A British couple has successfully used PGD (preimplantation genetic diagnosis) funded by the NHS to create a baby free from neurofibromatosis type 1, a potentially serious genetic condition. This is reported to be the first time PGD has been used for this condition.
The baby's father, Peter Wills, suffers from neurofibromatosis type 1, a genetic condition that affects the nervous system. He was diagnosed as having the condition at the age of 18. Symptoms can range from slight - e.g. marks on the skin - to very severe. In the worst cases the condition can cause epilepsy and tumours and it can reduce a sufferer's lifespan by up to 15 years. There is a 50 per cent chance of passing it to a child and it is difficult to predict how severe the condition will be.
As reported last week in the Telegraph and the Daily Mail newspapers, the local Primary Care Trust approved funding of £7,000 for the procedure, enabling Mr Wills and his partner Tracey Hobbs to use PGD in conjunction with IVF to screen out affected embryos ensuring their child, Ethan, was born free from the condition. Miss Hobbs described the process as straightforward. 'It was a very simple procedure, just standard IVF, but they sent the embryos away to be tested to see if they carried the disorder and implanted the ones that did not, and we had Ethan,' she said.
The procedure raises ethical considerations as the embryos which are deemed unfit for implantation are discarded. Josephine Quintavalle, of Comment on Reproductive Ethics (CORE), opposes the use of PGD saying the benefits may not justify interfering with nature: 'Is this a situation that warrants such serious intervention? People don't want to risk anything at all', she said. Some commentators also fear the technique could be used for non-medical reasons, whilst others oppose what they see as the creation of 'designer babies' full stop.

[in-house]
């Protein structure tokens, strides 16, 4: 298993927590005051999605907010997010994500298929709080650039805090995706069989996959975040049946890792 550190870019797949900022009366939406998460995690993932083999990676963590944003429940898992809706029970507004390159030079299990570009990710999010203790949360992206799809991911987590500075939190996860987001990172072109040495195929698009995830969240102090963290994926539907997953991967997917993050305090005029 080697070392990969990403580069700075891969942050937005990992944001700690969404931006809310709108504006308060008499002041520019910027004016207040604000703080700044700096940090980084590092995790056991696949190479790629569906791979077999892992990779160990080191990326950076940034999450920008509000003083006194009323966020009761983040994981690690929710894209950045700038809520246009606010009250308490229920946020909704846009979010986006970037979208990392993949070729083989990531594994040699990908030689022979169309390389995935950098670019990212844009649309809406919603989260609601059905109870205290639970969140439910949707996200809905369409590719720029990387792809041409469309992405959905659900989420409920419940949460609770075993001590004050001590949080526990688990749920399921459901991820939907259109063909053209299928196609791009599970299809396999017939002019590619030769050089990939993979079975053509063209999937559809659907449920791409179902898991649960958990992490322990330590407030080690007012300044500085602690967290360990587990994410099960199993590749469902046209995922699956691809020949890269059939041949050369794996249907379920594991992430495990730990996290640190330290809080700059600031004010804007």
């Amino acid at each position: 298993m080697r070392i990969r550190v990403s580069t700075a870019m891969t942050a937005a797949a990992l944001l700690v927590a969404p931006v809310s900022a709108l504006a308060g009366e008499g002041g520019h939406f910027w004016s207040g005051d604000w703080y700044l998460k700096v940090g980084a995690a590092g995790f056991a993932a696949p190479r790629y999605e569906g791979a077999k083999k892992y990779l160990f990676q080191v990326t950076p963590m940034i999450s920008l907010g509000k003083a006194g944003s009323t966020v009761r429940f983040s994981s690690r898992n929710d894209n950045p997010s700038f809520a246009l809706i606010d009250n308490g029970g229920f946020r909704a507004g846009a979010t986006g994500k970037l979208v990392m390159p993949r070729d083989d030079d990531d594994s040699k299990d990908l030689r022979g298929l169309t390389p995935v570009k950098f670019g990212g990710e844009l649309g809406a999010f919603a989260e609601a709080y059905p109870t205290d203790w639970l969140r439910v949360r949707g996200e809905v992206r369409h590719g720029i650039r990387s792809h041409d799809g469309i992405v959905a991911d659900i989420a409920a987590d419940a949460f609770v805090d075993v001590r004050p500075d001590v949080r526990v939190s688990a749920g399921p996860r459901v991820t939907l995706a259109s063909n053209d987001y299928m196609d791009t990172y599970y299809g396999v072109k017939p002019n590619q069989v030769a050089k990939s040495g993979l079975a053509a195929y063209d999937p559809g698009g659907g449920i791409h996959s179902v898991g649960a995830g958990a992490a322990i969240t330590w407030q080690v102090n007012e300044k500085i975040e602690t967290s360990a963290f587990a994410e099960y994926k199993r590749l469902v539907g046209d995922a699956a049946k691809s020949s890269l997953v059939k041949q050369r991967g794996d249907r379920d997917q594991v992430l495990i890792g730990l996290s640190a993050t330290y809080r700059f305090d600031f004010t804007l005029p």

PGD is regulated by the Human Fertilisation and Embryology Authority (HFEA) under the Human Fertilisation and Embryology Act 1990, which allows the technique to be used where there is a 'significant risk of a serious genetic condition.' A licence must be obtained from the HFEA to use PGD for each particular condition. Mr Wills explained what the technique meant to them: 'PGD gave us the opportunity to bring a child into the world without neurofibromatosis. It is a disabling condition that often doesn't show up until later in life and without this treatment we would always have been worried that the condition would appear'.
The couple was treated by Dr Simon Fishel at CARE fertility clinic in Nottingham. 'Without this PGD, there was a 50 per cent chance the embryo would carry the gene', said Dr Fishel, adding 'if the embryo did carry the gene there is a chance of miscarriage, or the child being severely affected and living a shorter life'. He continued: 'Deciding whether or not have children is an absolute nightmare for families with genetic conditions, this procedure eliminates the element of risk. And it is an enormous benefit to the NHS because babies born with genetic conditions are an enormous cost.'